evidence to establish each element of robbery with a dangerous
weapon to withstand a motion to dismiss, had it been made at theclose of all evidence.
Defendant also argues that the State failed to present
evidence of the requisite mens rea
for murder by premeditation and
deliberation, and that charge should likewise have been dismissed.
However, Stephen and Teresa Rigsby testified that Defendant had
earlier told them that he had cut the brake lines on his father's
truck in the hope that he would die, and that he had gone to his
father's house with a table leg in his hands. We find this
evidence sufficient for the jury to conclude that Defendant acted
with premeditation and deliberation in the murder of his father.
Given the overwhelming evidence presented by the State to
establish each element of the crimes Defendant was charged with,
conclude that there is no reasonable probability that in the
absence of counsel's alleged errors the result of the proceeding
would have been different
, 312 N.C. at 563, 324
S.E.2d at 249. Accordingly, and noting the vigorous defense
reflected in the record and transcripts before us, we decline to
determine whether defense counsel's performance was actually
Defendant's assignments of error alleging
ineffective assistance of counsel are therefore overruled.
Further, nowhere in the record or transcripts before us is
there any suggestion that defense counsel's failure to renew his
motion to dismiss at the close of all evidence was in any way
related to his eye condition or tooth pain. Again, we observe that
the record and transcripts before us indicate that defense counsel
was actively engaged in every aspect of the trial, from cross-examining prosecution witnesses to eliciting direct testimony to
lodging objections to evidence and certain lines of questioning.
We see no abuse of discretion in the trial court's refusal to grant
Defendant's motions to continue in such circumstances, as we can
find no evidence that Defendant was prejudiced by the trial moving
forward, particularly in light of the accommodations made by the
trial court for defense counsel. These assignments of error are
Finally, Defendant argues that the trial court abused its
discretion and erred by ruling over Defendant's objection that the
jury could consider evidence that was improperly allowed.
Defendant contends that it was improper to allow the jury to
consider Defendant's statement to police about the checks he had
stolen from his father, as the prejudicial effect of such evidence
outweighed its probative value. We disagree.
Our Rules of Evidence exclude evidence of other crimes,
wrongs, or acts offered to prove character or propensity to commit
the crime charged; however, such evidence is allowed for other
purposes, such as to show proof of motive, opportunity, intent,
preparation, plan, knowledge, identity, or absence of mistake,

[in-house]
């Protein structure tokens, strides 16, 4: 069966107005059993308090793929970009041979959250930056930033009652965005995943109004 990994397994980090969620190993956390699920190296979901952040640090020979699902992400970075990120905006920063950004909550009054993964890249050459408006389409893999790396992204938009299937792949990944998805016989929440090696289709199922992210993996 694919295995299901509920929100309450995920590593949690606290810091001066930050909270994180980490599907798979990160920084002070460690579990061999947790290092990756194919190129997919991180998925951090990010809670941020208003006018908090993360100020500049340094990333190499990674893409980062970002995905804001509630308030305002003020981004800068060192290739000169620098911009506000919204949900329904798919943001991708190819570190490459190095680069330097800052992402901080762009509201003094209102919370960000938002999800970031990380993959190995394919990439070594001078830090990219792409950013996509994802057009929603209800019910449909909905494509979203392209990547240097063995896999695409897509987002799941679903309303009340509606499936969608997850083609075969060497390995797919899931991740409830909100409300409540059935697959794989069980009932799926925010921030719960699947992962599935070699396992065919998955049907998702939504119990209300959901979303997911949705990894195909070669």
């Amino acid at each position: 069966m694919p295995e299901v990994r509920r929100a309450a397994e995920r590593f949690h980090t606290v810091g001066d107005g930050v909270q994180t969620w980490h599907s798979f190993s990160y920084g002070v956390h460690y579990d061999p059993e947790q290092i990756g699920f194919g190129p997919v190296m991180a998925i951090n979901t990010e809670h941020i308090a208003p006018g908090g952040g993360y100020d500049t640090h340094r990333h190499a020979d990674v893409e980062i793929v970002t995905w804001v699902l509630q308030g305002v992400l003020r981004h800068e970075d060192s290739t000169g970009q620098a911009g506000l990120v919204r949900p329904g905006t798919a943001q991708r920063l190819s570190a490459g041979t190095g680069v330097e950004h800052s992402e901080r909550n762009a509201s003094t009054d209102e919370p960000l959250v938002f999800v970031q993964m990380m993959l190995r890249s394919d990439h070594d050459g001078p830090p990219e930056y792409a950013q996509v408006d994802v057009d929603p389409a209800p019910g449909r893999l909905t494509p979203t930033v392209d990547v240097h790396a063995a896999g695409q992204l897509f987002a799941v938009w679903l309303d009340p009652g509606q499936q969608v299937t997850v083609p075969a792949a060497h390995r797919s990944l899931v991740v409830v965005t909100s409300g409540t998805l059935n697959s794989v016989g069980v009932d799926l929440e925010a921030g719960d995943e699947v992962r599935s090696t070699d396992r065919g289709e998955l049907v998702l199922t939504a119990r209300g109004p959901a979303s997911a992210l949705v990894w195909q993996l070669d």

entrapment or accident. N.C. Gen. Stat. § 8C-1, Rule 404(b)
(2005). Moreover, [a]lthough relevant, evidence may be excluded
if its probative value is substantially outweighed by the danger of
unfair prejudice, confusion of the issues, or misleading the jury,
. . . N.C. Gen. Stat. § 8C-1, Rule 403 (2005).
A trial court'srulings under Rule 403 are reviewed for an abuse of discretion, see
State v. Lanier
, 165 N.C. App. 337, 345, 598 S.E.2d 596, 602, disc.
, 359 N.C. 195, 608 S.E.2d 59 (2004), as are those
under Rule 404(b). See State v. al-Bayyinah
, 359 N.C. 741, 747,
616 S.E.2d 500, 506 (2005) (Whether to exclude evidence is a
decision within the trial court's discretion.), cert. denied
U.S. 1076, 164 L. Ed. 2d 528 (2006). This Court will find an abuse
of discretion only where a trial court's ruling is manifestly
unsupported by reason or is so arbitrary that it could not have
been the result of a reasoned decision. State v. Campbell
N.C. 644, 673, 617 S.E.2d 1, 19 (2005) (citation and quotation
omitted), cert. denied
, 547 U.S. 1073, 164 L. Ed. 2d 523 (2006).
When the State sought to have Defendant's statement to police
about the stolen checks read to the jury, defense counsel objected,
and the trial court offered the following limiting instruction:
All right, members of the jury, I'm
allowing you to hear this evidence for two
purposes: First, you may consider this
evidence, if you believe it, that it
corroborates the testimony of any prior
witnesses that may have testified about these
alleged events. In other words, you can
consider it for corroborative purposes in
determining whether you believe or disbelieve
the prior testimony.
You may also consider this evidence for
the purpose of showing whether or not the
Defendant had the intent, which is a necessary
element of Robbery with a Dangerous Weapon,
that is one of the two charges that is before
you, and accept this for those two purposes.
If you believe this evidence, you may consider
it, but only for those two purposes and
Defendant asserts that the statement should not have been allowedto show intent, as the crime described in the statement - namely,
forgery - was too remote in time and subject matter to be relevant
to the crimes of robbery and murder at issue at Defendant's trial.
Nevertheless, we find the statement and the prior bad acts
relevant to show the intent and willingness of Defendant to steal
property from his father and sell it, as he had done in the past to
support his drug habit. Given the trial court's limiting
instruction, we see no abuse of discretion in determining that the
probative value of the statement was not substantially outweighed
by its prejudicial effect. Even assuming arguendo
the statement to be read was improper, we conclude that it did not
prejudice Defendant in light of the other, overwhelming evidence
against him, including as to establish the element of intent. This
assignment of error is overruled.
Judges TYSON and CALABRIA concur.
Report by Rule 30(e).